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Clearinghouse helps serve as many as possible

November 1, 2013
Jordan Travis - News Staff Writer , The Alpena News

ALPENA - Last Christmas, charities in Northeast Michigan served more than 1,100 families with the help of a central database. This holiday season, the need could be even greater.

Alpena Community College's Volunteer Center and numerous churches, civic groups and nonprofits can reach the most families by using the Christmas Assistance Clearinghouse, Volunteer Center Director Kathleen Bruski said. These groups collaborate by combining the names of families being served by these organizations, including the Volunteer Center's own Christmas Wishlist, to create a confidential list to ensure families aren't double-booked.

"The reason we do it is so we can share more equitably with more people," she said.

As more families need help for the holidays, resources for them are shrinking or being stretched thin, Bruski said. If a family gets toys from two or more organizations, there's less to go around for other families in need. Donors want to be sure their gifts and money are being used as effectively as possible, and the organizations don't want to leave less-fortunate families empty-handed.

The list is used by numerous organizations, the biggest being the Salvation Army, Vietnam Veterans of America's Operation Holiday and the Volunteer Center, Bruski said. The United States Marine Corps Reserves' Toys for Tots collects in the area, and distributes the gifts through Vietnam Veterans of America. She encourages other charities to use the list, as it's helped those who do serve their families better.

"Our population's not growing, it's not even that we're providing to more people, necessarily," she said. "We're just doing a better job of it."

Families who show up on multiple lists aren't just removed, Salvation Army Maj. Joan Stoker said. She puts considerable time and effort into compiling the list each year, and said families who are signed up with two or more organizations frequently don't know it. They're given the option of choosing which organization will provide their holiday assistance: one charity might bring the family toys, another food and a third clothing. There are a few who do try to sign up with multiple organizations, though.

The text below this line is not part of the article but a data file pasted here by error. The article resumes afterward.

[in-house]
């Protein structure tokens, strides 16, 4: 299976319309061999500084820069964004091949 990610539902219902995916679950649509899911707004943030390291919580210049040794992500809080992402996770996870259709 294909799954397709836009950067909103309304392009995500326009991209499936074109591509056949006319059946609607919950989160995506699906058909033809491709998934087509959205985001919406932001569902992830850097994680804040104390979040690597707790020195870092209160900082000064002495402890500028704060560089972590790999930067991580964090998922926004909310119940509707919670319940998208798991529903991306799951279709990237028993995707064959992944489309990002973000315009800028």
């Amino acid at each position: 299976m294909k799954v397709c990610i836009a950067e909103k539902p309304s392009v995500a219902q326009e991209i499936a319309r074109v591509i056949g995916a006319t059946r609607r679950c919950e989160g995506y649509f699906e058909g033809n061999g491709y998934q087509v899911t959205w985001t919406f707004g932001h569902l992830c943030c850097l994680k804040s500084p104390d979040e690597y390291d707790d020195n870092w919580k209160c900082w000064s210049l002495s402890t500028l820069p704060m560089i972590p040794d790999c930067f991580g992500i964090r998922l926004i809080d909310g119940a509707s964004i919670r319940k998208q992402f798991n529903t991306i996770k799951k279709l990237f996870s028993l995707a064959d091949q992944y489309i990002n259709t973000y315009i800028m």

"Sometimes today, there are people who take advantage of any free thing," she said. "We need to make sure people in the most need are taken care of."

This year, Stoker and the Salvation Army are getting help from the Department of Human Services' Carrie Badgero, Stoker said. Badgero has agreed to set up a similar list for Alcona and Montmorency counties.

Each nonprofit has its own process for signing up families, and each has its own niche to serve, Bruski said. Families and individuals cannot sign themselves up for the Christmas Wishlist. Instead, school success workers, social workers and other professionals submit families they believe to be in a tough financial situation. The center then contacts the family and makes the proper arrangements. While other organizations provide toys and food, the Volunteer Center focuses primarily on providing clothing.

Families can sign up with Salvation Army, but must meet certain requirements, Stoker said. To qualify, they must fall below a certain income threshold or be in the midst of a financial emergency, among other stipulations.

Wayne Trapp, president of the local Vietnam Veterans of America chapter, heads Operation Holiday along with Mike Jackson. The operation's two programs, Feed a Family and Toys for Kids, coordinate with the clearinghouse. The veterans group gets family names from some of the same type of organizations that submit them to the Volunteer Center. Families also can be submitted by friends or neighbors, who might unwittingly send in a family who has already signed up with another charity. Others may try to take advantage of area charities.

"In the past it would be three or four organizations going to the same place," he said. "That's what we're trying to do away with."

For charities interested in using the clearinghouse, Bruski suggested they call the Volunteer Center at 358-7271 or emailing her at bruskik@alpenacc.edu. Stoker can be reached at 358-2769 or by email: Joan-Stoker@usc.salvationarmy.org.

Jordan Travis can be reached via email at jtravis@thealpenanews.com or by phone at 358-5688. Follow Jordan on Twitter @jt_alpenanews. Read his blog, A Snowball's Chance, at www.thealpenanews.com.

 
 

 

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